Pumpkinhead ReviewJoe Shaffer
1988's Pumpkinhead is, for the most part, your standard, late-80's, monster-on-the-loose affair. It showcases a fantastically designed creature, grotesque practical effects, and plenty of visceral scares and violent death scenes. At the same time, the movie is fairly conservative in regards to blood and gore. There are a few bloody scenes, but you won't be treated to an opulence of graphic imagery involving disembodied organs or dismemberment. Honestly, about the most graphic kill you'll see is a girl getting her face pressed against a window until the pane shatters, followed by a shot of the girl laying dead against a counter while blood begins to pool beneath her.
This might sound like a pretty tense scene, but it's actually difficult to identify with the character involved because she's so one-dimensional. Without depth, viewers may feel they have no stake in the character, and may not care whether she lives or dies. So it goes with much of the film's cast, which mostly consists of Girl, Guy, Girl 2, Guy 2, etc... There's little depth to any of the teens that the titular antagonist hunts down, and many viewers may find it difficult to empathize with such dimensionless victims. That's your standard fare monster film for you, though...
Now that I've dealt with the less favorable aspects of Pumpkinhead, I can tell you why I absolutely adore the flick. After all, did you really think I was going to waste RoG's space yammering about a mediocre monster film?
The way I see it, the teen characters are shallow for a reason. Partly, it's because they aren't the film's focal point. Unlike your average monster movie, Pumpkinhead shifts its attention away from its entourage of basic victims and points you in the direction of deeper characters. Enter Ed Harley (Lance Henrikson): a humble convenience store owner who lives in the middle of nowhere with his son Billy. You can tell as Ed washes his son's hands and reminisces with him about times of yore that the child is everything to him. There's definitely a strong bond between them, and (as this is a horror film) the audience ought to be worried. As you probably predicted, the scenes depicting the loving bond between father and son are merely a setup for tragedy, a descent into madness and obsession, and eventually a desperate bid for vengeance.
All goes well with the Harleys until the aforementioned group of crass teens arrive, knock back a few brews, and fire up their dirt bikes in front of Ed's store. Their ruckus disturbs Billy's dog, prompting the mutt to chase after the thrill-seekers. Thoughtlessly, Billy follows his dog in an effort to protect her from the bikes, but instead winds up on the receiving end of a tire to the head.
Ed Harley--distraught, emotional, torn asunder--carries his wounded boy into the store. Since they live in the boonies, the nearest emergency room is likely dozens of miles away. Cell phones were also not so ubiquitous at the time, so phoning a helicopter was out of the question. Thanks to the lack of technology, courtesy of the film's pre-90's bucolic setting, the boy's chances are grim. Lacking proper medical attention, Billy eventually dies of his injuries in Ed's arms.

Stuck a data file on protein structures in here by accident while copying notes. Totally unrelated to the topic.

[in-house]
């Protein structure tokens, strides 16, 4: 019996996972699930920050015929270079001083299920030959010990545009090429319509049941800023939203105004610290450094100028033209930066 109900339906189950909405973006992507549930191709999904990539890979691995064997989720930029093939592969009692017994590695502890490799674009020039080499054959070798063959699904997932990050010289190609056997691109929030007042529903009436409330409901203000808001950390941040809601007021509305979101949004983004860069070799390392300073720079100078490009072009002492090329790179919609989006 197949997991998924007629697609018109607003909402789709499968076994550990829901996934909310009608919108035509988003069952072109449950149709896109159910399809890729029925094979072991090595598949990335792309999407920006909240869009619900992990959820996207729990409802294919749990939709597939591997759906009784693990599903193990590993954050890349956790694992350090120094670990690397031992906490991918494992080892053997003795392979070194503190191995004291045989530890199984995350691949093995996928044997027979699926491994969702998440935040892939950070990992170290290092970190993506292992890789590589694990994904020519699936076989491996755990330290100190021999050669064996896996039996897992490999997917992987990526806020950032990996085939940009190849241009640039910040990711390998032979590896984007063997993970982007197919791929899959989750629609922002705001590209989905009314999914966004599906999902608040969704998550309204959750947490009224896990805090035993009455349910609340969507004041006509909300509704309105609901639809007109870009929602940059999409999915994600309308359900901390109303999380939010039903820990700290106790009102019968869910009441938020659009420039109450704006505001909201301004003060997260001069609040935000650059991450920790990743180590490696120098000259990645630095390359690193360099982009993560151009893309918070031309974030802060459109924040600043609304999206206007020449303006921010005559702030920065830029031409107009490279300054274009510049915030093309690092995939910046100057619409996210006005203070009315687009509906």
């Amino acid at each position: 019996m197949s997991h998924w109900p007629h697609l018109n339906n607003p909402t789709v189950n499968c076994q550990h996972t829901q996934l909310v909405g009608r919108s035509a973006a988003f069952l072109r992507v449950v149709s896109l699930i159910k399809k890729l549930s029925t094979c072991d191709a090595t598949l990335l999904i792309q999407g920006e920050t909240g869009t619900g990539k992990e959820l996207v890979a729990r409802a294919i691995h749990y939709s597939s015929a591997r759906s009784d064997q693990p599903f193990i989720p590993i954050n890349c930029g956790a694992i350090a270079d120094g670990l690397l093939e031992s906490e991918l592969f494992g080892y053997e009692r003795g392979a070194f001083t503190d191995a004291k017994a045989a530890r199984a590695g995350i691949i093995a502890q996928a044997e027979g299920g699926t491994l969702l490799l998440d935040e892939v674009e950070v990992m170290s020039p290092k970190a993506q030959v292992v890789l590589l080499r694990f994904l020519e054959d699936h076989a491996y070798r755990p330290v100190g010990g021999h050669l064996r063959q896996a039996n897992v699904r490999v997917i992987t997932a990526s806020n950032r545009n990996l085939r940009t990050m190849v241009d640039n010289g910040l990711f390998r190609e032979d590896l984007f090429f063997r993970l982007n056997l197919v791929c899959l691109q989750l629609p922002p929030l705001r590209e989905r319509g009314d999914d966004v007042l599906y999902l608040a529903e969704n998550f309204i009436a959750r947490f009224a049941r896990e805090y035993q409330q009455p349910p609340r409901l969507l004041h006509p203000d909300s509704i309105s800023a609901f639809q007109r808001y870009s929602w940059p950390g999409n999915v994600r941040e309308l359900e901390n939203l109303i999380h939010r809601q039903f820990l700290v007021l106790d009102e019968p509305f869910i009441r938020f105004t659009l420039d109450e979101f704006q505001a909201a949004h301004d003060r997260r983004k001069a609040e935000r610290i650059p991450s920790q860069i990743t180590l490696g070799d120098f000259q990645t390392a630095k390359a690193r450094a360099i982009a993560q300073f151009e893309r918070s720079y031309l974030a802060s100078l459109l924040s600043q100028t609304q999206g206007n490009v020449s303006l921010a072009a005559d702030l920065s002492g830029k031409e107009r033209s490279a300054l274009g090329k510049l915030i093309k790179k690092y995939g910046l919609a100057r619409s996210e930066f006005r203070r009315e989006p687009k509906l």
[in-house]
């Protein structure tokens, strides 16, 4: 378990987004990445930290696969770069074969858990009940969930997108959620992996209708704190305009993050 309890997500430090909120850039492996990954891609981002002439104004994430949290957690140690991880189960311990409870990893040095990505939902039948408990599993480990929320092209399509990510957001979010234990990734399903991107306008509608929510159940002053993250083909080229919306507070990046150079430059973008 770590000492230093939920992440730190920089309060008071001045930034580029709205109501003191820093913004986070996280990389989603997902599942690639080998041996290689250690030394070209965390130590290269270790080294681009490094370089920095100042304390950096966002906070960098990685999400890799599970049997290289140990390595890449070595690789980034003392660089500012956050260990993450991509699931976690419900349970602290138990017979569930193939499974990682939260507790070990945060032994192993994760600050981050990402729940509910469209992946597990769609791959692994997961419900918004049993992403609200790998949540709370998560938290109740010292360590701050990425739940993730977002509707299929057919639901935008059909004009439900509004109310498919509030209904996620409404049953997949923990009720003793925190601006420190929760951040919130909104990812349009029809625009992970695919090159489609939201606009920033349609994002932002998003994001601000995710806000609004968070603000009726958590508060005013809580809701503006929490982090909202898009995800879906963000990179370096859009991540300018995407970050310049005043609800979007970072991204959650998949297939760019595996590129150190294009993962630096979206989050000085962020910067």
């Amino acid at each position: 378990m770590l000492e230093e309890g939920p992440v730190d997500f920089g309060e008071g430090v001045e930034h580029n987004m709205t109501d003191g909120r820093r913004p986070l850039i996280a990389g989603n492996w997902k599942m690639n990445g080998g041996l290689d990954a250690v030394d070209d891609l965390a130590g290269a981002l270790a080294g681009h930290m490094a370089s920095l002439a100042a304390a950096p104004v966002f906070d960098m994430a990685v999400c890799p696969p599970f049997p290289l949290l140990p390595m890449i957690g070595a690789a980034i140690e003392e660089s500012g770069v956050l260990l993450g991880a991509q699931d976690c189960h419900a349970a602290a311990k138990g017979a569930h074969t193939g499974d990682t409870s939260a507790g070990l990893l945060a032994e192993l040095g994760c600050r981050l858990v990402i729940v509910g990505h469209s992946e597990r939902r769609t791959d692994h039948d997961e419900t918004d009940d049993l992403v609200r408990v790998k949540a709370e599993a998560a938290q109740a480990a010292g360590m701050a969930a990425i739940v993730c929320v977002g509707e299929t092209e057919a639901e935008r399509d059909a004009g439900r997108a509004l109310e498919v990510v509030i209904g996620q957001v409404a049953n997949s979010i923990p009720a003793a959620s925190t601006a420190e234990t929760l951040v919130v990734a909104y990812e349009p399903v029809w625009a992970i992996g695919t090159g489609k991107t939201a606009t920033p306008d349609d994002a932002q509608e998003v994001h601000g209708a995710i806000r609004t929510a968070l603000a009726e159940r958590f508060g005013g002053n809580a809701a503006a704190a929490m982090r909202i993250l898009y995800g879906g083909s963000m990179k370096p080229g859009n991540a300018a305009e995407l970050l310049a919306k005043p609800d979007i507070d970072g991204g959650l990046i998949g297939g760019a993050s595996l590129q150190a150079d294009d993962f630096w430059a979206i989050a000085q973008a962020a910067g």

The man could call the police or stalk the teens and annihilate them himself, but he has something more sinister planned for them...
Ed visits an old woman named Haggis, an archetypal witch who dwells within the darkest depths of a forest, and is said to be able to conjure the forces of Hell. She keeps a special demon buried in her pumpkin patch, fittingly known as Pumpkinhead. In essence, the creature is a hired assassin. A man who has been wronged can summon the beast to violently do away with those who wronged him, at the cost of his sanity and his soul. As you may have predicted, Ed pledges his soul to the abyss and revives the towering beast, who then goes on an old fashion killing spree. The only other catch is that Ed can see the monster's actions in graphic detail, via psychic link, and discovers that what demon's murderous ways are not to his liking.
In a way, the movie deconstructs revenge stories. Most revenge films glorify the execution of the wicked, usually through scenes in which the vengeful protagonist (often an antihero) offs his nemeses in clever, befitting, or ironic ways. This requires the filmmakers to dehumanize the "bad guys" by depicting them as bottom-feeders or scumbags that no one will miss. Pumpkinhead almost abides these principles by providing us with simplistic teen characters that are difficult to identify with. However, the death scenes are anything but glorious. Ed himself can attest to that. With every terror-stricken face the man sees through the demon's eyes, he begins to regret his decision and ultimately realizes just how horrible vengeance visited against fellow human begins truly is.
Despite having a slightly deeper side, though, Pumpkinhead manages to remember what sub-genre it belongs to. Rather than suffer from delusions of grandeur, the film remains a good old fashion monster flick through and through. The movie stays true to its roots by presenting a creature that's equally as awesome to behold as it is creepy. This is mostly thanks to the film's astute usage of practical effects over stop-animation, which gives the demon a very fleshy, realistic look. You can especially see this in Pumpkinhead's cataract-ridden eyes, which somehow seem to peer deep into your soul, as if pondering which layer of Hell would be the best to send you to.
No, Pumpkinhead isn't by any stretch a brilliant, terrifying horror masterpiece. It is, however, a very solidly made monster flick that doesn't rely on a spendy budget and state of the art effects. More than anything, its director Stan Winston's way of showing us that there is an effective way to make a formulaic monster movie that's both thought-provoking and fun to watch.
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